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Angola Prison Spirituals - Various Artists

Cod.artículo: 9036

Precio: $10.00


CD 9036

The power of African American prison spirituals is without equal. If it were not for the work of a few intrepid ethnomusicologists these songs would have vanished from the collective memory of American music. Fortunately Dr. Harry Oster travelled through Louisiana in the early 1960's and recorded this music before it vanished from the tradition. Most of these tracks were released in the 1960's on LP. Now, for the first time, they are available on CD with 9 tracks that have never been commercially available. The legendary singer and guitarist Robert Pete Williams is heard on several of these raw and emotive cuts.

1. I'm On My Way - Andy Mosely - vocal; Robert Pete Williams - guitar
Church On Fire With The Word Of God - Robert Pete Williams - vocal & guitar
What Shall I Do - Robert "Guitar" Welch - vocal & guitar
Brother Norah - Angola Quartet: Willy Rafus - lead vocal, with Edward James, Ollie Brown, & Burnel Jones
Little School Song - Tom Dutson - vocal; Robert Pete Williams - guitar
Dyin' Soul - Robert Pete Williams - vocal & guitar
Let My People Go - Roosevelt Charles - vocal
So Much Is Happenin' In The News - Robert Pete Williams - vocal & guitar
Dig My Grave With A Silver Spade - Tom Dutson - vocal; Robert Pete Williams - guitar
Brother Mosely Crossed The Water - Andy Mosely - vocal & washboard; "Hogman" Maxey - guitar
I'm Stranded On The Banks Of Ole Jordan - Angola Quartet # 2: Willy Joe - lead, with Roosevelt Charles, Edward James, & Willie McGee
I'm Goin' Back With Him When He Comes - Robert Pete Williams - vocal & guitar
The Old Ship Of Zion - Rev. Benjamin E. Osborne with congregation
When I Lay My Burden Down - Robert Pete Williams - vocal & guitar
See How They Done My Lord - Angola Quartet (six) from Camp A
Be With Me Jesus - Angola Quartet (six) from Camp A
Rise And Fly - Angola Vocal Group - unidentified lead singers
I Know I Got Religion - Andy Mosely - vocal & washboard; "Hogman" Maxey - guitar
Jesus - Andy Mosely - vocal & washboard; "Hogman" Maxey - guitar
I Take Jesus (Do Lord, Remember Me) - Angola Choir (Murray Ted Macon - director)
Each Day (Life's Evening Sun) - Angola Choir (Murray Ted Macon - director)
Steal Away To Jesus - Angola Choir (Murray Ted Macon - director)


“[Robert Pete Williams’] impassioned free-form vocals, backed by his heavily rhythmic guitar, are among the greatest folk-blues recordings. But no less interesting are obscure performers like Robert Welch, whose “What Shall I Do” is a supremely beautiful example of a Deep South guitar spiritual…Though it lingers on in some Black Belt backwaters, this kind of music has virtually disappeared.”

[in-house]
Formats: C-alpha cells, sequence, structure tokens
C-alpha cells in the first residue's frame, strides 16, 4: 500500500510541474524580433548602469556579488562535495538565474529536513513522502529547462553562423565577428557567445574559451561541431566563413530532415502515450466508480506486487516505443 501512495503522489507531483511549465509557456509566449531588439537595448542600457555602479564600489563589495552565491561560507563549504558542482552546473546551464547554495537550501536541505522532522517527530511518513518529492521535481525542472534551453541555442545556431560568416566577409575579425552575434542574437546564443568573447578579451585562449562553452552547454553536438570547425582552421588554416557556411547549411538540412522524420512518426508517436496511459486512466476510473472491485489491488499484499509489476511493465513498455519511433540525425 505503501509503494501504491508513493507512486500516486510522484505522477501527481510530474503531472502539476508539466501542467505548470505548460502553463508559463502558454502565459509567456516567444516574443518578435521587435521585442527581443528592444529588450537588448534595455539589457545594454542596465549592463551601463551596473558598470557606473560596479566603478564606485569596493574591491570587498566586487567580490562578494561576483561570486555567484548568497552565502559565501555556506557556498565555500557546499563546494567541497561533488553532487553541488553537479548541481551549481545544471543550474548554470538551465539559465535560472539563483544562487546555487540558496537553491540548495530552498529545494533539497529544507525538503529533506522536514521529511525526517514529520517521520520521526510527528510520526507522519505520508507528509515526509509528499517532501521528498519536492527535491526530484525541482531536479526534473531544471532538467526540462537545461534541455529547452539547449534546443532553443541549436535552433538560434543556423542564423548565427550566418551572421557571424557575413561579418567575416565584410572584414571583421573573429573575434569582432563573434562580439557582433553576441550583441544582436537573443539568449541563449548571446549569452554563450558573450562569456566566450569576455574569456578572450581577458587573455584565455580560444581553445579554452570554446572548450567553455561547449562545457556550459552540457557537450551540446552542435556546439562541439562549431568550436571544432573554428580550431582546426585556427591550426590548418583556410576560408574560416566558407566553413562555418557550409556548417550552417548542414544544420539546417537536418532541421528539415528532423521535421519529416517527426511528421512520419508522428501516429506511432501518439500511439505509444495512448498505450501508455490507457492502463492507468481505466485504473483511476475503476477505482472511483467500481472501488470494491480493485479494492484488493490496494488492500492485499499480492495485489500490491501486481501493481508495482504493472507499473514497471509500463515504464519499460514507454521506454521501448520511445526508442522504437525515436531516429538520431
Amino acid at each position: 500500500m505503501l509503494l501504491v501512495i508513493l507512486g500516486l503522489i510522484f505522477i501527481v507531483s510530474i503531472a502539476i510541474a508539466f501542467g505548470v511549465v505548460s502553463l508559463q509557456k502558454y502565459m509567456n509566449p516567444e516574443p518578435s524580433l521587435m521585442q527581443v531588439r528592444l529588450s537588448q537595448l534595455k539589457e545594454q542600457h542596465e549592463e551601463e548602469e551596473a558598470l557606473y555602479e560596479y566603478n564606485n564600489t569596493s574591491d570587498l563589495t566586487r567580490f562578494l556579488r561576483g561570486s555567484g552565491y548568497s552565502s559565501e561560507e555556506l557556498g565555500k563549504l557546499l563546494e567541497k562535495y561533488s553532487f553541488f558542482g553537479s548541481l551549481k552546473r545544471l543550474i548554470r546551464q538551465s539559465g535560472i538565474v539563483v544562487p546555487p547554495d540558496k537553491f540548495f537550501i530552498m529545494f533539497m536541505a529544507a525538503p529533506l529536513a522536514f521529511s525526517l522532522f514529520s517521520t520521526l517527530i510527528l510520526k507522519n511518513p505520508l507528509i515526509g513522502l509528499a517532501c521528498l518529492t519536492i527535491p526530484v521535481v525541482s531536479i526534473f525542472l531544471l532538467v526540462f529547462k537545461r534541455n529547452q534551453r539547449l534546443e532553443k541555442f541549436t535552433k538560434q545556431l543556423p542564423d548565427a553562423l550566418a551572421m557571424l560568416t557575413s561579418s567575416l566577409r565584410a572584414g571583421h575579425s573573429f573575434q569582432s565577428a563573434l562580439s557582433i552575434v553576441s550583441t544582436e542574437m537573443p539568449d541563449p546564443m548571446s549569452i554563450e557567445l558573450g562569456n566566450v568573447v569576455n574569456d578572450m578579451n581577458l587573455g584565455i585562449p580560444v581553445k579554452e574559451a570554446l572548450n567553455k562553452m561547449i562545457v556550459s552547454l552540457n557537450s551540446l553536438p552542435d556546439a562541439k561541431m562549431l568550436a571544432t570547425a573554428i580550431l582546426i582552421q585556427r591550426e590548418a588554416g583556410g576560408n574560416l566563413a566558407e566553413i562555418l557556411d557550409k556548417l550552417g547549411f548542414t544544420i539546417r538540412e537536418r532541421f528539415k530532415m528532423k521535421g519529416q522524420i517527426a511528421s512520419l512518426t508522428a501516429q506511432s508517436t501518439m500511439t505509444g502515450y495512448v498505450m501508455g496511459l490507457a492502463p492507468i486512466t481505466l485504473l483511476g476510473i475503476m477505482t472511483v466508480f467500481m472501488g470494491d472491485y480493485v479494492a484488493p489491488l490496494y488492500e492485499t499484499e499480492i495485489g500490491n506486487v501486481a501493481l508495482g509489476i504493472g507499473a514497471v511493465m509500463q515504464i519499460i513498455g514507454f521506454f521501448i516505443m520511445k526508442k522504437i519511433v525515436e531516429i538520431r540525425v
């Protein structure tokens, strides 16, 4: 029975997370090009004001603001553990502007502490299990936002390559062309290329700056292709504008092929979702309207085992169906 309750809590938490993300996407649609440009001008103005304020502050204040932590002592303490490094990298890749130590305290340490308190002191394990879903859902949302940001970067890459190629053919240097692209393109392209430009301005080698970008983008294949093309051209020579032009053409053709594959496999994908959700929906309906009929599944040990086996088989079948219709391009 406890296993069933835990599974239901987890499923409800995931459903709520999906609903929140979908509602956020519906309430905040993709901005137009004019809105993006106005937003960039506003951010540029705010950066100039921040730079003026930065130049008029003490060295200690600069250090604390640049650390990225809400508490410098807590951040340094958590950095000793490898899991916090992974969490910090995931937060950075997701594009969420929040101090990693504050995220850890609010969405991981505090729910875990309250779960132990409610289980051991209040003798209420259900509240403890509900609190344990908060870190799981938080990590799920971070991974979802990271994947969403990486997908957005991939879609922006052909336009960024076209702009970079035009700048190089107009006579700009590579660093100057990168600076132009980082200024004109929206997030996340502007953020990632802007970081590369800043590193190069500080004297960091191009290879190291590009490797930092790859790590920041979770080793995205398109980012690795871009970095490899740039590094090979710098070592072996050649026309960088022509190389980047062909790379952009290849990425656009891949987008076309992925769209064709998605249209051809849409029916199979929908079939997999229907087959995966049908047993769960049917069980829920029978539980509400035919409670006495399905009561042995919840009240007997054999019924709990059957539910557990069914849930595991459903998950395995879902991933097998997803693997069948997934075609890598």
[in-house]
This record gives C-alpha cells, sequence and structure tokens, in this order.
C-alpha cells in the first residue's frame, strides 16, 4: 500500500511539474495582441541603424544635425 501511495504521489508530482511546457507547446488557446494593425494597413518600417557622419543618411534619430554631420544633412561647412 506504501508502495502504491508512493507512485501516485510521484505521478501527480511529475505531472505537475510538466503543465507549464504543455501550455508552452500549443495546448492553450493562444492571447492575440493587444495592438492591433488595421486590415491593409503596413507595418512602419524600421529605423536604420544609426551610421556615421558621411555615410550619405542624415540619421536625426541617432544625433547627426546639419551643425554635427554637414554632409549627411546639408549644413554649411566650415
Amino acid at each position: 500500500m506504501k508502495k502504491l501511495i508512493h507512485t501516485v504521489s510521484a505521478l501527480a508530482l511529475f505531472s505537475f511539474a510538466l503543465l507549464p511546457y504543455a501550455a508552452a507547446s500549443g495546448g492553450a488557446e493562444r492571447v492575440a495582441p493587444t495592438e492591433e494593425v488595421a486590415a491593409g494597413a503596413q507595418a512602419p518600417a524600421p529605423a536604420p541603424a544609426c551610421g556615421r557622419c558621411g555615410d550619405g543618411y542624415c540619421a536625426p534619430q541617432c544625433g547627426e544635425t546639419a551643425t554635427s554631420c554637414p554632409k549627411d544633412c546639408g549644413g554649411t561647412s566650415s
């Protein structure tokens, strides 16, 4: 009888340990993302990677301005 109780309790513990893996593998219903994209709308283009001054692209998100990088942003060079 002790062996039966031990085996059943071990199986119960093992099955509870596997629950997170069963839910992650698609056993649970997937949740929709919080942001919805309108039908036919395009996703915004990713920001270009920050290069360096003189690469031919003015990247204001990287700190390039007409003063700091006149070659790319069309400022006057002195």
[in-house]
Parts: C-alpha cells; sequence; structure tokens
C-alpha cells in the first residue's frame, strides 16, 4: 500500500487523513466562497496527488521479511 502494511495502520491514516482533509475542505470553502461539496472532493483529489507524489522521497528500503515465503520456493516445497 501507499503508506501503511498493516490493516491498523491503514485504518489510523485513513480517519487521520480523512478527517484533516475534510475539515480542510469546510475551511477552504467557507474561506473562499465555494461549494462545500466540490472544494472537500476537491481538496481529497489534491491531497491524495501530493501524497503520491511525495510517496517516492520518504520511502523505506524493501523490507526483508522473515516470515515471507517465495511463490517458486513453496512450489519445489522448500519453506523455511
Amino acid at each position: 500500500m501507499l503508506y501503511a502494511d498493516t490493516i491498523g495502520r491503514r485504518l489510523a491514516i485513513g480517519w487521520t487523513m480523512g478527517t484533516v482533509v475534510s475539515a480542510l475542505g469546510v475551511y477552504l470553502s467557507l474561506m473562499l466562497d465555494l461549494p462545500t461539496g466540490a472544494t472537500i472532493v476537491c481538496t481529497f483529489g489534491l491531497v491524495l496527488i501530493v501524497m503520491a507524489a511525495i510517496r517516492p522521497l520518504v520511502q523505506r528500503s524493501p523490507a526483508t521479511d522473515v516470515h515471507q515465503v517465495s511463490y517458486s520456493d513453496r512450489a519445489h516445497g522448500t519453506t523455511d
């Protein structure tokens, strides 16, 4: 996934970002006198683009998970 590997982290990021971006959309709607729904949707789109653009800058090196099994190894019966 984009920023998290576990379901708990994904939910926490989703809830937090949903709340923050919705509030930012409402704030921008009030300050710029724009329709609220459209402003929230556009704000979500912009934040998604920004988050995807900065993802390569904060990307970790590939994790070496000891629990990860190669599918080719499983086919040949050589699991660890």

-Ben Windham, The Tuscaloosa News

 "Originally released on LP on the Folk-Lyric label, Angola Prison Spirituals was recorded in the late '50s by the renowned folklorist and song collector Dr. Harry Oster. The first 13 cuts come from that glorious album, and for the CD reissue, Chris Strachwitz has added nine more tracks -- two from their excellent Robert Pete Williams volumes and seven more that have never been issued in any form before, all of which were recorded by Oster. Prisoners in the Angola Penitentiary recorded virtually everything here. Williams is most notable for his career after prison, but his songs here are far different from his other blues music: the disregard he has for traditional song form and its meter and rhyme lends an eerie, very present quality to the spirits evoked in his texts. Elsewhere, the chants by the Angola Vocal Group give rise to the notion that the songs considered to be traditional African-American spirituals are also constructs put on the culture by whites. Tom Dutson and Williams perform together on "Brother Norah," with its deep, ancient roots in otherworldly harmonies, and "Dyin' Soul" is spookier and more mournful than anything that most would recognize as arising from the spiritual canon. But it is on "Rise and Fly" by the Angola Vocal Group that listeners can hear the timelessness of the blues and the primitive, pre-Thomas Dorsey gospel music that sounds as if it came from field hollers more than the church pew. There isn't any music anywhere more powerful than this. There isn't any music closer to tearing the veil that separates the worlds of spirit and flesh; there isn't any music that echoes the beat of the human heart, the fear and hope in its soul, or the passion in the grain of its voice like this music does. There isn't any music like this anywhere."

-Thom Jurek,